24. Cocaine abuse has no effect on the brainThe word “cocaine” refers to the drug in both a powder (cocaine) and crystal (crack) form Myth • Cocaine interferes with the way your brain processes chemicals that create feelings of pleasure, so you need more and more of the drug just to feel normal. People who become addicted to cocaine start to lose interest in other areas of their life, like school, friends, and sports

  25. Marijuana is not addictive Myth • About 9 percent of people who use marijuana become dependent on it. The number increases to about one in six among those who start using it at a young age, and to 25 to 50 percent among daily users. Marijuana increases dopamine, which creates the good feelings or “high” associated with its use. A user may feel the urge to smoke marijuana again, and again, and again to re-create that experience.  • People who use marijuana may also experience a withdrawal syndrome when they stop using the drug. It is similar to what happens to tobacco smokers when they quit—people report being irritable, having sleep problems, and weight loss—effects which can last for several days to a few weeks after drug use is stopped. Relapse is common during this period, as users also crave the drug to relieve these symptoms.

  26. Smoking harms only the lungs Myth • Smoking harms every organ in the body

  27. Adolescents are more likely to become addicted to tobacco then adults Fact • An ingredient in tobacco, acetaldehyde works with nicotine in addicting adolescents in particular to tobacco • The pleasure effects of nicotine only last a few minutes

  28. Nicotine is the only harmful part of tobacco • Myth Nicotine is only one of more than 4,000 chemicals, many of which are poisonous, found in the smoke from tobacco products. Smokeless tobacco products also contain many toxins, as well as high levels of nicotine. Many of these other ingredients are things we would never consider putting in our bodies, like tar, carbon monoxide, acetaldehyde, and nitrosamines. Tar causes lung cancer, emphysema, and bronchial diseases. Carbon monoxide causes heart problems, which is one reason why smokers are at high risk for heart disease.

  29. What is in that cigarette Here are a few of the chemicals in tobacco smoke, and other places they are found: • Acetone – found in nail polish remover • Acetic Acid –  an ingredient in hair dye • Ammonia – a common household cleaner • Arsenic – used in rat poison • Benzene – found in rubber cement • Butane – used in lighter fluid • Cadmium – active component in battery acid • Carbon Monoxide – released in car exhaust fumes • Formaldehyde – embalming fluid • Hexamine – found in barbecue lighter fluid • Lead – used in batteries • Napthalene – an ingredient in moth balls • Methanol – a main component in rocket fuel • Nicotine – used as insecticide • Tar – material for paving roads • Toluene - used to manufacture paint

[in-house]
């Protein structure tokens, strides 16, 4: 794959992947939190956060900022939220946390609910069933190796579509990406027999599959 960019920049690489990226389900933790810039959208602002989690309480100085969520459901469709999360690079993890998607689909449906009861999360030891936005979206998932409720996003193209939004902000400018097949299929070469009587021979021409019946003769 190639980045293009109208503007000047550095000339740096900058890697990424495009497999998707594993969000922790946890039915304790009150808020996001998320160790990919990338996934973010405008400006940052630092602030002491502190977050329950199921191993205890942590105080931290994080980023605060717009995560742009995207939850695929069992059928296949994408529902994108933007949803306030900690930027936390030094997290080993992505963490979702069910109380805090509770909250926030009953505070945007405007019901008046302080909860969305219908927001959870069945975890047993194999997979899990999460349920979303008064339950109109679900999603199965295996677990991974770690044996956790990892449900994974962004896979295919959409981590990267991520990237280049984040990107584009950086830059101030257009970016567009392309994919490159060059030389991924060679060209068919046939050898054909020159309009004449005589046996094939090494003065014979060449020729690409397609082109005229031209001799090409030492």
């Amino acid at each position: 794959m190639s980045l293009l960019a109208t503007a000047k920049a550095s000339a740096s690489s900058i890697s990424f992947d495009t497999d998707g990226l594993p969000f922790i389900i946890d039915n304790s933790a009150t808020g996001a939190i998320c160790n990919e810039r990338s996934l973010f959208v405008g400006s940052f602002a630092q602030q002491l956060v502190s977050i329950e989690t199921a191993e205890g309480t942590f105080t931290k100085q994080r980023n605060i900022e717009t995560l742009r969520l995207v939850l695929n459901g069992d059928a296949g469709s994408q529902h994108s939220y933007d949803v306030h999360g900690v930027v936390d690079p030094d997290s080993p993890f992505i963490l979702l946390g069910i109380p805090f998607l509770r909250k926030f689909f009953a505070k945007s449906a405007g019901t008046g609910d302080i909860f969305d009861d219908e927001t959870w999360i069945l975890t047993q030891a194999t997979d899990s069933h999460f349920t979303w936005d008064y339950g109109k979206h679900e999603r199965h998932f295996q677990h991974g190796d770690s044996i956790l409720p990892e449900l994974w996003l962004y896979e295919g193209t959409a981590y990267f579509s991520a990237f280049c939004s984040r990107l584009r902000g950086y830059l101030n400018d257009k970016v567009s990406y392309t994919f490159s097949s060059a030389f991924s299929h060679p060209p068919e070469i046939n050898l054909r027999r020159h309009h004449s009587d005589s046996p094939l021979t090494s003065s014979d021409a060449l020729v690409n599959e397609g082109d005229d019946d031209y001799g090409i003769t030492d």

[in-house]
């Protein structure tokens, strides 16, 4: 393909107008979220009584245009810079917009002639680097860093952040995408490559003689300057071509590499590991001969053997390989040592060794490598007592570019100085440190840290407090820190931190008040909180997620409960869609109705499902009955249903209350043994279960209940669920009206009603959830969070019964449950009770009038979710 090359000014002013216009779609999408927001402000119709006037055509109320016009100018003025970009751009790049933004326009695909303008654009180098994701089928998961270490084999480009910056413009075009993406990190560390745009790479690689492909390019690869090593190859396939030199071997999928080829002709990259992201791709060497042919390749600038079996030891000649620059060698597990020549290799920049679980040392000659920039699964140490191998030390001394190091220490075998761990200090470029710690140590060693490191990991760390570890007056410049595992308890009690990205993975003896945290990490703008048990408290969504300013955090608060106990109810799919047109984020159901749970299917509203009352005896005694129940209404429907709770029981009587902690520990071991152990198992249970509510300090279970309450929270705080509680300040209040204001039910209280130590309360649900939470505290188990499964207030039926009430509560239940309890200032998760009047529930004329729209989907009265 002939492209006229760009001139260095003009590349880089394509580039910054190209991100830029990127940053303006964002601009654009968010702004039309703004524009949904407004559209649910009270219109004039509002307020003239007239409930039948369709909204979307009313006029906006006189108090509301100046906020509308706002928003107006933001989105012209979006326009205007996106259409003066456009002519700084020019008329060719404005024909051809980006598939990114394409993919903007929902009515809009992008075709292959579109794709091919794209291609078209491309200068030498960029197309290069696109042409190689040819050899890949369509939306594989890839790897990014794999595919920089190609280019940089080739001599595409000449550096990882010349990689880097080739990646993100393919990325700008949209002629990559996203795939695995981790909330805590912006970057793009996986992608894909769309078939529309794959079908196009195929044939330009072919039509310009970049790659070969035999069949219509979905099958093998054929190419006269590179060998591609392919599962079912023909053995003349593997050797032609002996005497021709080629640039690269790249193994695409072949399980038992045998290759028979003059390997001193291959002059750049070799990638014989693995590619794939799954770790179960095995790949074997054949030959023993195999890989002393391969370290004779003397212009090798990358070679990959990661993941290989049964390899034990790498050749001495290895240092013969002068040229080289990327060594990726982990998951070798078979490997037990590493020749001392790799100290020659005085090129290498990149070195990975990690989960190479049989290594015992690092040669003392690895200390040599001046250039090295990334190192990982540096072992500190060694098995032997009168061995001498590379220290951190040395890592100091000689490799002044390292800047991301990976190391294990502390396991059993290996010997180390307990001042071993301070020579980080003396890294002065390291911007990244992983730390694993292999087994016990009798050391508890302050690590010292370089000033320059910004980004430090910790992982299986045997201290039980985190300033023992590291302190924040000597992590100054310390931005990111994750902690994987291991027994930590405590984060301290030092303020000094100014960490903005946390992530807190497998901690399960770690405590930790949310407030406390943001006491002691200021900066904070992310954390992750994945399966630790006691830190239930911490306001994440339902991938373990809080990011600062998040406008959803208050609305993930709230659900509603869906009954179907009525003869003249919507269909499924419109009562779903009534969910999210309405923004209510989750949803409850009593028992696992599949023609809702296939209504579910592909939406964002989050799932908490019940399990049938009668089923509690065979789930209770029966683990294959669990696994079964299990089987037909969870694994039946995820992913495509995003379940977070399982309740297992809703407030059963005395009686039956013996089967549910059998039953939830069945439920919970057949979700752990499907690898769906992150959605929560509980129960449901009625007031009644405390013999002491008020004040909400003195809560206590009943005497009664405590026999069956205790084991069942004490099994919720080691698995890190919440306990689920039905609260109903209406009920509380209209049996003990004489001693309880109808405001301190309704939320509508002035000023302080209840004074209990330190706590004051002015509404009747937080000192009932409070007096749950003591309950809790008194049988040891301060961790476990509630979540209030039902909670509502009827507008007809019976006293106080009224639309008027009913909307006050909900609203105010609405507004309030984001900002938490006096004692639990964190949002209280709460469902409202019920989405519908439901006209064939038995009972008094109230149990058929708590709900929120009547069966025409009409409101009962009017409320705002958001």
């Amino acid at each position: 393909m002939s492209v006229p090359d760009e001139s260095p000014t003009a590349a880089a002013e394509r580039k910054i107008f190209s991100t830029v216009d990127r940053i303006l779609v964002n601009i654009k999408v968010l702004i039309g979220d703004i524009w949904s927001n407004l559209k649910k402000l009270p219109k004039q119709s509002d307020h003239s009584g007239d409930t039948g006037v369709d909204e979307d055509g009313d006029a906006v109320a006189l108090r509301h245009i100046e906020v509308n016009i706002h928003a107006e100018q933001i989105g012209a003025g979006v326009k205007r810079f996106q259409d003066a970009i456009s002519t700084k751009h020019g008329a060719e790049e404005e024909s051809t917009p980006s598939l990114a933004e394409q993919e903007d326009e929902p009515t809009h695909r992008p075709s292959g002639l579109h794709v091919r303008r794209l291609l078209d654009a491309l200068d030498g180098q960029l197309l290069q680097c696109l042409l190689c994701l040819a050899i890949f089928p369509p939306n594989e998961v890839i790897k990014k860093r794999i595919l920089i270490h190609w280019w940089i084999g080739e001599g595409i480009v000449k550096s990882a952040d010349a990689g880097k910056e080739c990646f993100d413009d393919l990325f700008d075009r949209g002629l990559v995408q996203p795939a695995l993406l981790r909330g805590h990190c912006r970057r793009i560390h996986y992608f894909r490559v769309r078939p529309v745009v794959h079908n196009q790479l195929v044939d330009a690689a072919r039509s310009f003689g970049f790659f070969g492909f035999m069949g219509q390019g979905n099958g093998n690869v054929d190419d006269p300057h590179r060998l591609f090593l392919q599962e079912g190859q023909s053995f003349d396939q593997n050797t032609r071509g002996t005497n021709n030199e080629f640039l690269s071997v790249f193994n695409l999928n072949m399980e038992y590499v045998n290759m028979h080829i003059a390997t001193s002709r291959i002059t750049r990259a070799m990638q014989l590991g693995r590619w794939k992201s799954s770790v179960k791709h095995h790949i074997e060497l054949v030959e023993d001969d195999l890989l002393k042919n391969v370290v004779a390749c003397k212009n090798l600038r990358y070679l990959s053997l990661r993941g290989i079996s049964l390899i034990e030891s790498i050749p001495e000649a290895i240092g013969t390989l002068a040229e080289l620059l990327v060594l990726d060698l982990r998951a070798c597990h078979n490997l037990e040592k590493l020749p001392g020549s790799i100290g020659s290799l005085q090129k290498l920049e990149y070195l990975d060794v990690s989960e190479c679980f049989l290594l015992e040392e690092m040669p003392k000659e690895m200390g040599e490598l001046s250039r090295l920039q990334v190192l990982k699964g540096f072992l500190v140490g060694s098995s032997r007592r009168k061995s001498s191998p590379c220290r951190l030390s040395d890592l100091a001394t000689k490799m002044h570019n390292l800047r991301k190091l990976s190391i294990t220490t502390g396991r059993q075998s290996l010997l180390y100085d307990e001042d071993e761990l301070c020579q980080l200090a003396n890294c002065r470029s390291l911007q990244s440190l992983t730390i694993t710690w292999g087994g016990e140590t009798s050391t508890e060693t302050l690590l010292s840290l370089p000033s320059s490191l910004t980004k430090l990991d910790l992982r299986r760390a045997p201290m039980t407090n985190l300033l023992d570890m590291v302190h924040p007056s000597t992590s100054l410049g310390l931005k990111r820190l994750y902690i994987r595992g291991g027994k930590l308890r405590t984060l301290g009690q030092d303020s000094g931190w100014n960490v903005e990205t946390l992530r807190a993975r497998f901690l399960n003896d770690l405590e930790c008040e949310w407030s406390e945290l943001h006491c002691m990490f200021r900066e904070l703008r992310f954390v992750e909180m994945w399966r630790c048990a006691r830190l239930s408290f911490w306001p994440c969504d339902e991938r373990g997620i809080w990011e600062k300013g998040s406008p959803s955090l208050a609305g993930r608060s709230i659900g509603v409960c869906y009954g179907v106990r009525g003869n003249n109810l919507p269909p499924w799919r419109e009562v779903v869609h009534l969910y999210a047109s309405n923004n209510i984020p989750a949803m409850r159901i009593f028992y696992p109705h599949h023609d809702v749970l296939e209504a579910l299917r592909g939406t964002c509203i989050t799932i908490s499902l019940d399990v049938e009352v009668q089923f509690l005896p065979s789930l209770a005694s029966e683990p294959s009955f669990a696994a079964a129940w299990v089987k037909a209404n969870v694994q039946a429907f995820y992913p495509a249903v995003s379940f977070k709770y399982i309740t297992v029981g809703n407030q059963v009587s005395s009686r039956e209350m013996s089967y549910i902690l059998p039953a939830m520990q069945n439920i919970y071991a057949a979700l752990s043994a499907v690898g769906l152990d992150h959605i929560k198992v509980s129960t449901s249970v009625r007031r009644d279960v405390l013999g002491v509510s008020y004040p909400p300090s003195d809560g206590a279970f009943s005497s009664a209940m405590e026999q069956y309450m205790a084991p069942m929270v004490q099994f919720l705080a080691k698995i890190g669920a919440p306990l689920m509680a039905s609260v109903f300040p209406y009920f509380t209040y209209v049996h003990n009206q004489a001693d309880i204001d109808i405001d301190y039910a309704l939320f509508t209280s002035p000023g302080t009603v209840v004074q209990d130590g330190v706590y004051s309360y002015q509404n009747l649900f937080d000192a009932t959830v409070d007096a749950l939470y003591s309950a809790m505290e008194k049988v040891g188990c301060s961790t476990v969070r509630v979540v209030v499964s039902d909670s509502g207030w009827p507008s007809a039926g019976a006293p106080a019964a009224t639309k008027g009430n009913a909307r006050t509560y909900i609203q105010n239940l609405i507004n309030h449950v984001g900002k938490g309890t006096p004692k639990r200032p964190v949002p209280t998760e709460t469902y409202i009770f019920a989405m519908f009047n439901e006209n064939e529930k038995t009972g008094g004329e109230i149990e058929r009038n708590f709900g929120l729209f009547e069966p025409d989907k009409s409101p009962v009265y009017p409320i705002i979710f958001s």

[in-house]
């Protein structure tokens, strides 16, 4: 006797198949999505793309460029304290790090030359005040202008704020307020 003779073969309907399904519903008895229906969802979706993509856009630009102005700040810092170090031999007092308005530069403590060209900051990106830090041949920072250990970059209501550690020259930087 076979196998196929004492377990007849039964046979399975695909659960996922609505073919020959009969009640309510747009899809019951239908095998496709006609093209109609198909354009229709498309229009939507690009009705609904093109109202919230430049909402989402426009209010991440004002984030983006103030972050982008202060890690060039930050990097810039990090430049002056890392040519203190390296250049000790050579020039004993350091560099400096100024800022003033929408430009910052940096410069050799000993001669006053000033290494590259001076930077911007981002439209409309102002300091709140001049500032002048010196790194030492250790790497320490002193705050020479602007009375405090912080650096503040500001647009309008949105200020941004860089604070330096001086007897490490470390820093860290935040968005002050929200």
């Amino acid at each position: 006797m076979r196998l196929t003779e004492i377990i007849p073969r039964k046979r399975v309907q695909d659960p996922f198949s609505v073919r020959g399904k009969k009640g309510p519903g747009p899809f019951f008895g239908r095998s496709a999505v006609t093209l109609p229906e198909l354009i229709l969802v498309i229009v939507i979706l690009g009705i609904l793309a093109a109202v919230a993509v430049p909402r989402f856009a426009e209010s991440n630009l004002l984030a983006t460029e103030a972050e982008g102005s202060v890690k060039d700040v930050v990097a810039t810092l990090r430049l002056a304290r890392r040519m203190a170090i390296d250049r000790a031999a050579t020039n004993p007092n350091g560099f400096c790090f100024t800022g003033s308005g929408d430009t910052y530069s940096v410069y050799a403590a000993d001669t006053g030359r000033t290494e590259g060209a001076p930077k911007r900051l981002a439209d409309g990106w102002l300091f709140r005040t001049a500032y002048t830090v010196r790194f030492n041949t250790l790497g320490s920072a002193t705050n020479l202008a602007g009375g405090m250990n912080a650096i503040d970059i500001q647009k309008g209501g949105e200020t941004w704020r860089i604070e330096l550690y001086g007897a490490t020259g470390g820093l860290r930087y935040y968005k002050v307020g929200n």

30. Smoking During Pregnancy • Smoking in pregnancy accounts for an estimated 20 to 30 percent of low-birth weight babies, up to 14 percent of preterm deliveries, and some 10 percent of all infant deaths. Even apparently healthy, full-term babies of smokers have been found to be born with narrowed airways and reduced lung function.7

  31. Smokeless tobacco products are a known cause of cancer, and are not a safe alternative to cigarettes. Fact • Smokeless tobacco causes significant health risks and is not a safe alternative to smoking cigarettes. It contains the same addictive chemical (nicotine) that is in cigarettes, which can lead to addiction and dependence.1  The amount of nicotine absorbed from smokeless tobacco is 3 to 4 times the amount delivered by a cigarette.2 • Key Facts About Smokeless Tobacco Use: • Smokeless tobacco contains 28 cancer-causing agents (carcinogens) or known causes of human cancer. It also increases the risk of developing cancer of the oral cavity and pancreas.3 • There are two main types of smokeless tobacco used in the U.S., chewing tobacco and snuff. Chewing tobacco comes in loose leaf, plug and twist form. Snuff is finely ground tobacco that can be dry, moist, or in bag-like pouches. Most smokeless tobacco users place the product in the cheek or between their gum and cheek, suck on the tobacco and spit out or swallow the juices, which is why smokeless tobacco is often referred to as spit tobacco.4

  32. Did you know that within 20 minutes of quitting smoking your blood pressure and pulse begin to return to normal?  24 hours of quitting smoking your chance of having a heart attack decreases.  One month after quitting your lungs start to regenerate normal functioning cells. One year after quitting your risk of heart disease is half that of a smokers. Ten years after quitting your risk of death from lung cancer is the same as that of a non-smoker.

  33. alcohol • Alcohol can hurt the brain before the birth. It can slow the unborn baby’s growth and give him other problems • Children who have been harmed by alcohol before birth can have problems with health, learning, and behavior • Alcohol can affect your baby’s development all throughout pregnancy

  34. Alcohol facts • A women’s blood absorbs more alcohol from a drink than a man’s does. The same size drink will affect you more than a man • There is the same amount of alcohol in a can of beer, a bottle of wine cooler, a glass of wine, and a shot of hard liquor • Fetal alcohol syndrome is the most preventable kind of mental retardation

  35. Cigarettes affect babies • Your baby needs the oxygen in clean air. This oxygen is passed to his body by your blood. • Every time you puff on a cigarette, carbon monoxide and nicotine get into your blood. • The blood carries those substances to your unborn baby • Nicotine makes his heart beat faster; carbon monoxide takes the place of oxygen in his blood • Babies of smokers often are smaller than pother babies b/c they get less oxygen • They may have more colds, lung illness, and ear aches than other children